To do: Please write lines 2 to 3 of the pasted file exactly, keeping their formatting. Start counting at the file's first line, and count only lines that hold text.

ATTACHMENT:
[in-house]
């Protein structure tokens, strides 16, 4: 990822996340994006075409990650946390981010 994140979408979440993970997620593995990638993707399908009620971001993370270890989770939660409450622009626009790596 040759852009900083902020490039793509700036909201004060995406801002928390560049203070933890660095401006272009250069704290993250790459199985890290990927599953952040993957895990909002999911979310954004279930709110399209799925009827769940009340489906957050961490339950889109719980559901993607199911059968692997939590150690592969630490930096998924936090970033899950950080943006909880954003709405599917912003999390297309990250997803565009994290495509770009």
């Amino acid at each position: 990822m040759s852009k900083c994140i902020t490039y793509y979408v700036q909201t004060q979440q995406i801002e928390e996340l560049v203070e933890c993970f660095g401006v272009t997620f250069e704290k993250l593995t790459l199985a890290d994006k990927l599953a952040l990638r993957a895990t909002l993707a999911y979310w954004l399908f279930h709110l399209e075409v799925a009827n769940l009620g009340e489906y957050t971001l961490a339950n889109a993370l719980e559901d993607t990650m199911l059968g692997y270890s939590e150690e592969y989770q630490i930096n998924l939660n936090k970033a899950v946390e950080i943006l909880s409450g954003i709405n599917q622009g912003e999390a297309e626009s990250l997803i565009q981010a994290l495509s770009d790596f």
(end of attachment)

């Protein structure tokens, strides 16, 4: 990822996340994006075409990650946390981010 994140979408979440993970997620593995990638993707399908009620971001993370270890989770939660409450622009626009790596 040759852009900083902020490039793509700036909201004060995406801002928390560049203070933890660095401006272009250069704290993250790459199985890290990927599953952040993957895990909002999911979310954004279930709110399209799925009827769940009340489906957050961490339950889109719980559901993607199911059968692997939590150690592969630490930096998924936090970033899950950080943006909880954003709405599917912003999390297309990250997803565009994290495509770009």
């Amino acid at each position: 990822m040759s852009k900083c994140i902020t490039y793509y979408v700036q909201t004060q979440q995406i801002e928390e996340l560049v203070e933890c993970f660095g401006v272009t997620f250069e704290k993250l593995t790459l199985a890290d994006k990927l599953a952040l990638r993957a895990t909002l993707a999911y979310w954004l399908f279930h709110l399209e075409v799925a009827n769940l009620g009340e489906y957050t971001l961490a339950n889109a993370l719980e559901d993607t990650m199911l059968g692997y270890s939590e150690e592969y989770q630490i930096n998924l939660n936090k970033a899950v946390e950080i943006l909880s409450g954003i709405n599917q622009g912003e999390a297309e626009s990250l997803i565009q981010a994290l495509s770009d790596f």